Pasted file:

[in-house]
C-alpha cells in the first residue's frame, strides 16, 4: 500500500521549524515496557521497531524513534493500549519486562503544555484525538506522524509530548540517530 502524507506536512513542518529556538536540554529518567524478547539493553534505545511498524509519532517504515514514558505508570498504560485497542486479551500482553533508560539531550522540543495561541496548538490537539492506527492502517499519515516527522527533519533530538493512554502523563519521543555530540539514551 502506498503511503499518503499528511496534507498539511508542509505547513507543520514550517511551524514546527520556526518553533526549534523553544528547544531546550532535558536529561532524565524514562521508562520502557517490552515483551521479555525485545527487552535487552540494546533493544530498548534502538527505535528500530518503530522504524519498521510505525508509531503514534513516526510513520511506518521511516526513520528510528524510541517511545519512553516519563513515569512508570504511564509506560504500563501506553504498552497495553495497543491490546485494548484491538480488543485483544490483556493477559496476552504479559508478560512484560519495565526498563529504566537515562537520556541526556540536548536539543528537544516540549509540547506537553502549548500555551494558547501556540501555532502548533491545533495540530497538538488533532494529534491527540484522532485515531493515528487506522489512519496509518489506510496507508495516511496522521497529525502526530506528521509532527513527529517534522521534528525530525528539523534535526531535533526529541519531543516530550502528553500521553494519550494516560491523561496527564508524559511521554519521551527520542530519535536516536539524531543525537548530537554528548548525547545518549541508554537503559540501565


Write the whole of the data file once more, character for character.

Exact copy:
[in-house]
C-alpha cells in the first residue's frame, strides 16, 4: 500500500521549524515496557521497531524513534493500549519486562503544555484525538506522524509530548540517530 502524507506536512513542518529556538536540554529518567524478547539493553534505545511498524509519532517504515514514558505508570498504560485497542486479551500482553533508560539531550522540543495561541496548538490537539492506527492502517499519515516527522527533519533530538493512554502523563519521543555530540539514551 502506498503511503499518503499528511496534507498539511508542509505547513507543520514550517511551524514546527520556526518553533526549534523553544528547544531546550532535558536529561532524565524514562521508562520502557517490552515483551521479555525485545527487552535487552540494546533493544530498548534502538527505535528500530518503530522504524519498521510505525508509531503514534513516526510513520511506518521511516526513520528510528524510541517511545519512553516519563513515569512508570504511564509506560504500563501506553504498552497495553495497543491490546485494548484491538480488543485483544490483556493477559496476552504479559508478560512484560519495565526498563529504566537515562537520556541526556540536548536539543528537544516540549509540547506537553502549548500555551494558547501556540501555532502548533491545533495540530497538538488533532494529534491527540484522532485515531493515528487506522489512519496509518489506510496507508495516511496522521497529525502526530506528521509532527513527529517534522521534528525530525528539523534535526531535533526529541519531543516530550502528553500521553494519550494516560491523561496527564508524559511521554519521551527520542530519535536516536539524531543525537548530537554528548548525547545518549541508554537503559540501565